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Electric substations play an important role in the proper functioning of power grid systems. Recent incidents such as the Ukraine case have demonstrated the high risk of attacks against substations. A wealth of existing and emerging cyber defense mechanisms have been suggested for protecting substations, each with different defense objectives and using a variety of approaches that have their own strength and weakness. In this paper, we propose a pragmatic framework for reasoning about the different mechanisms by allowing critical comparisons of their features and the planning of their composition. The scope of our framework is general and can cover heterogeneous defense mechanisms, such as software integrity and physical zoning. We define specific criteria in our framework to compare those defense mechanisms in order to generate pragmatic deployment suggestions. We demonstrate the benefits of our framework by conducting a case study inspired by the Ukraine attack.
Tabulating Cybersecurity Solutions for Substations:
Towards Pragmatic Design and Planning
Heng Chuan Tan, Carmen Cheh, Binbin Chen, Daisuke Mashima
Advanced Digital Sciences Center, Singapore University of Illinois at Urbana Champaign, USA
Email: {hc.tan,Binbin.chen,Daisuke.m},
Abstract—Electric substations play an important role in the
proper functioning of power grid systems. Recent incidents
such as the Ukraine case have demonstrated the high risk of
attacks against substations. A wealth of existing and emerging
cyber defense mechanisms have been suggested for protecting
substations, each with different defense objectives and using a
variety of approaches that have their own strength and weakness.
In this paper, we propose a pragmatic framework for reasoning
about the different mechanisms by allowing critical comparisons
of their features and the planning of their composition. The scope
of our framework is general and can cover heterogeneous defense
mechanisms, such as software integrity and physical zoning.
We define specific criteria in our framework to compare those
defense mechanisms in order to generate pragmatic deployment
suggestions. We demonstrate the benefits of our framework by
conducting a case study inspired by the Ukraine attack.
The substation is an integral part of the Smart Grid (SG),
providing seamless power to the end-users. Its main function
is to regulate the voltage for transmission and distribution [1].
As the demand for electricity increases, multivendor devices
with proprietary protocols have become commonplace in
substations. To address the interoperability issues, the IEC
61850 standard has developed a common communication
profile for exchanging information across vendors, settings
and device types [2]. The result of this standardization is
the formulation of abstract data objects that can be mapped
to various protocols, such as the Manufacturing Message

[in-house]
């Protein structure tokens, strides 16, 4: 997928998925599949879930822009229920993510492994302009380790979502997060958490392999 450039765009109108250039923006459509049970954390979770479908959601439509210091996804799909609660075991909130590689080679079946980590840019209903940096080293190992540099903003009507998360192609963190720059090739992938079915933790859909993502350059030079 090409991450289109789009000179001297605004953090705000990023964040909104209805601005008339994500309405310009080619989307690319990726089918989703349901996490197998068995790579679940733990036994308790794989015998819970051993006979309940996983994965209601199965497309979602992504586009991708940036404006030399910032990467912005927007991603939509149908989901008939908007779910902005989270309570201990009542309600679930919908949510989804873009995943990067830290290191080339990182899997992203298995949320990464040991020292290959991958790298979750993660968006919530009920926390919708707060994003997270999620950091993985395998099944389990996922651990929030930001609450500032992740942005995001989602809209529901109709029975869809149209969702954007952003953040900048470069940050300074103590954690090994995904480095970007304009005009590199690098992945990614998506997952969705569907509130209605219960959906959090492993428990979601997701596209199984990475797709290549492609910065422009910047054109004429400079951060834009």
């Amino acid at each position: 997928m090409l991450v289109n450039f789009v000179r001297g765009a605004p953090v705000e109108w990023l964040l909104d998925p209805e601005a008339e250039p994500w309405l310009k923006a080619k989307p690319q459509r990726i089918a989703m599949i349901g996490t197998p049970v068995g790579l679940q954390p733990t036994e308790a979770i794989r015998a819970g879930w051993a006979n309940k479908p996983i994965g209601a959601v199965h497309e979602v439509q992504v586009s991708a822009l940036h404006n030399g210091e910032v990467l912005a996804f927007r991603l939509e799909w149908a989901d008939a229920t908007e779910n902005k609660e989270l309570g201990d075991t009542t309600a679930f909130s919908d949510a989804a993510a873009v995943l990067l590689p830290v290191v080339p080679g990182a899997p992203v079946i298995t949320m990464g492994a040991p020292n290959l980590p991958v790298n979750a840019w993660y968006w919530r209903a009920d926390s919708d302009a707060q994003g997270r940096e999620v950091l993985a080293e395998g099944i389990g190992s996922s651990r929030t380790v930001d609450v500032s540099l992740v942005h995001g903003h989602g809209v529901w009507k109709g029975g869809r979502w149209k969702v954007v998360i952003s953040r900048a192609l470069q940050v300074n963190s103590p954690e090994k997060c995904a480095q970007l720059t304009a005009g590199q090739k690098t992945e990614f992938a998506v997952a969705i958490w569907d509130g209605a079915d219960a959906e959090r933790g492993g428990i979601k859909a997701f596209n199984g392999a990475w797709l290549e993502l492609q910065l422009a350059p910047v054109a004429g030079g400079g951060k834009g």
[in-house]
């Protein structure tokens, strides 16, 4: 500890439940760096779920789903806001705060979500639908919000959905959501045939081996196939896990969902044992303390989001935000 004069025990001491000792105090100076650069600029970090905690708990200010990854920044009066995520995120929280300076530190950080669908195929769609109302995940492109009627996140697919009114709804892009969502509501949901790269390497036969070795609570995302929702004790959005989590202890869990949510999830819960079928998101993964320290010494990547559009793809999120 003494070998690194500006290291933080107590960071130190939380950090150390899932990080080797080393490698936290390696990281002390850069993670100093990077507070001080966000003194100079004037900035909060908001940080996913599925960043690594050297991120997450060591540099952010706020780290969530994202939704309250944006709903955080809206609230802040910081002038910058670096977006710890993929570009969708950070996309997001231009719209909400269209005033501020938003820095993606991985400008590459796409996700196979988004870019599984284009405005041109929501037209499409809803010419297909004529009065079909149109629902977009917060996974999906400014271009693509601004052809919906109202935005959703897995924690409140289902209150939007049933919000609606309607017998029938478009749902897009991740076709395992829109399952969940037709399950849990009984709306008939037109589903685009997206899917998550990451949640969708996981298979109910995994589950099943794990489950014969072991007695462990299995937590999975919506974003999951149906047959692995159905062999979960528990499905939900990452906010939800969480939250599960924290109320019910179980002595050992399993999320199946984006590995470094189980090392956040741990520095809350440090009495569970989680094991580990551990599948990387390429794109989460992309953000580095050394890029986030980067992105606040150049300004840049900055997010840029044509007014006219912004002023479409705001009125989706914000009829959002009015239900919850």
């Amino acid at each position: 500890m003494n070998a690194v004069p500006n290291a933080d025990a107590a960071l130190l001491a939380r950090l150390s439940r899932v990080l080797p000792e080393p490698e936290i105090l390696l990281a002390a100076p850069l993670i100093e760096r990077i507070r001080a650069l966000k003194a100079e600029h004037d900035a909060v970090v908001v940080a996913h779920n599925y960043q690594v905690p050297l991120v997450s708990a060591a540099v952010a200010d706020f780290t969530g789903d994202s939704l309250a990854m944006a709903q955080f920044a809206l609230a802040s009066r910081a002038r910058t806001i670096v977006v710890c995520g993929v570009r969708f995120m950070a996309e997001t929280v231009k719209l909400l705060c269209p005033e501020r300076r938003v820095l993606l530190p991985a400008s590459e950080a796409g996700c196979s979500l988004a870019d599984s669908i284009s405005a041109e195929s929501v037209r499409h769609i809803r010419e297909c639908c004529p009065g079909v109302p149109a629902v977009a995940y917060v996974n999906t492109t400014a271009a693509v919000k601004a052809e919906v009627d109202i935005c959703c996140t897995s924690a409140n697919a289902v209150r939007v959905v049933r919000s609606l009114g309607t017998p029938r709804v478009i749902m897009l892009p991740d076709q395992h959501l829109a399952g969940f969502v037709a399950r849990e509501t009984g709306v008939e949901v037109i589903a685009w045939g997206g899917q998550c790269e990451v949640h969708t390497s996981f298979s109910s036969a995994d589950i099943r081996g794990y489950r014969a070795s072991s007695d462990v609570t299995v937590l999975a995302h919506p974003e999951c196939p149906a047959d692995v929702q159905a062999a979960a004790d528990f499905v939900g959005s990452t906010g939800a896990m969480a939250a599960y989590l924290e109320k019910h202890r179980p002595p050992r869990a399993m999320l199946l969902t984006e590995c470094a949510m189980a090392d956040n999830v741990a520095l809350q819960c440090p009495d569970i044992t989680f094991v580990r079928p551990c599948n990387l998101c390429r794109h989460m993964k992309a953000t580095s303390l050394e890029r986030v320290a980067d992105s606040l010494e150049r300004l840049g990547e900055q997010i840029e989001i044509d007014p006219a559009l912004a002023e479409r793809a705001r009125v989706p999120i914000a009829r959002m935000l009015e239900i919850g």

Specification (MMS), the Generic Object Oriented Substation
Event (GOOSE), and the Sampled Measured Values (SMV).
Despite the increased connectivity, the use of IEC 61850
standard has also increased the attack surface of the substation.
Recent investigations into the power outage in Ukraine has
revealed that the cause of the disruption was actually due to
a malware called CrashOverride [3] that has the capability
to manipulate devices using the IEC 61850-based protocols.
Specifically, attackers can modify the status and sequence
numbers in the GOOSE message to cause the circuit breaker
to malfunction [4], [5], [6]. Attackers can also desynchronize
the networked measurements by attacking the Precision-Time
Protocol (PTP) [7]. In addition, implementation attacks such as
false injection attacks, hardware Trojans, and logic bombs [8]
can also compromise the Intelligent Electronic Device (IED)
and Programmable Logic Controller (PLC) at the substation
To counter those attacks, many defense solutions have been
developed and in some cases, adopted in the SG. These
solutions vary from standard IT technologies such as firewalls,
intrusion detection system (IDS), and encryption to more
sophisticated technology like deception mechanisms. While
these solutions are effective, there is no systematic approach to
reason about the different solutions and to suggest a strategic
combination of those solutions to a SG operator. To fill
this gap, we present a pragmatic framework that allows the
practitioners to conduct their own assessments and identify the
best combination of defense mechanisms that work seamlessly.
Specifically, our framework answers the following questions:
What are the strengths and weaknesses of the defense
mechanism from a business and operational perspective?
What types of assets and which attack phases can the
defense mechanism protect?
Given two defense mechanisms Aand B, do they com-
plement or oppose each other?
We believe that using our framework can facilitate the
decision-making process and allow practitioners to prioritize
defenses for quicker deployment.
Many frameworks have been proposed to guide the se-